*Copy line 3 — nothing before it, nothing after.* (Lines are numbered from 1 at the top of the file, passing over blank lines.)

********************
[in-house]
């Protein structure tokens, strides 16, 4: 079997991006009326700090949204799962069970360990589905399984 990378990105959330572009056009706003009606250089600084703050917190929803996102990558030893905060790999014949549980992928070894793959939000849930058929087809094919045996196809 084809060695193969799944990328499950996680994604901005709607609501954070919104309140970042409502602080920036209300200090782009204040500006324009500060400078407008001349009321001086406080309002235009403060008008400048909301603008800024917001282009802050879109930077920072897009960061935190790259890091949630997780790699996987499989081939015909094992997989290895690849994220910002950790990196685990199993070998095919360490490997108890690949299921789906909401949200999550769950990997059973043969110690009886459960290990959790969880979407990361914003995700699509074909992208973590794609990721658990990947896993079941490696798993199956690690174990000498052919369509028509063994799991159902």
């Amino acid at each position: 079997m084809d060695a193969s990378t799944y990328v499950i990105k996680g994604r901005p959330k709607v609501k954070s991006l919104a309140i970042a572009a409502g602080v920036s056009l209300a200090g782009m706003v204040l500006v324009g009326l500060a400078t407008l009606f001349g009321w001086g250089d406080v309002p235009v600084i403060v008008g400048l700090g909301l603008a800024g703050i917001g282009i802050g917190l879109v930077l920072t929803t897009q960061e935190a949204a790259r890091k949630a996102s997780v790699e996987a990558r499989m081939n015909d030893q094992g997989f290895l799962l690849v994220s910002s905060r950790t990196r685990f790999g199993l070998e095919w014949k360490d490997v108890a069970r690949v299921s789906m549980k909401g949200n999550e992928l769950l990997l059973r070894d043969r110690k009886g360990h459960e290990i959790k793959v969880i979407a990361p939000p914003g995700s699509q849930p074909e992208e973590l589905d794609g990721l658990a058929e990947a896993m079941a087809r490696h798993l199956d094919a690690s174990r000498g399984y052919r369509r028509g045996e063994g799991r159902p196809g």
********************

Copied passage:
């Amino acid at each position: 079997m084809d060695a193969s990378t799944y990328v499950i990105k996680g994604r901005p959330k709607v609501k954070s991006l919104a309140i970042a572009a409502g602080v920036s056009l209300a200090g782009m706003v204040l500006v324009g009326l500060a400078t407008l009606f001349g009321w001086g250089d406080v309002p235009v600084i403060v008008g400048l700090g909301l603008a800024g703050i917001g282009i802050g917190l879109v930077l920072t929803t897009q960061e935190a949204a790259r890091k949630a996102s997780v790699e996987a990558r499989m081939n015909d030893q094992g997989f290895l799962l690849v994220s910002s905060r950790t990196r685990f790999g199993l070998e095919w014949k360490d490997v108890a069970r690949v299921s789906m549980k909401g949200n999550e992928l769950l990997l059973r070894d043969r110690k009886g360990h459960e290990i959790k793959v969880i979407a990361p939000p914003g995700s699509q849930p074909e992208e973590l589905d794609g990721l658990a058929e990947a896993m079941a087809r490696h798993l199956d094919a690690s174990r000498g399984y052919r369509r028509g045996e063994g799991r159902p196809g």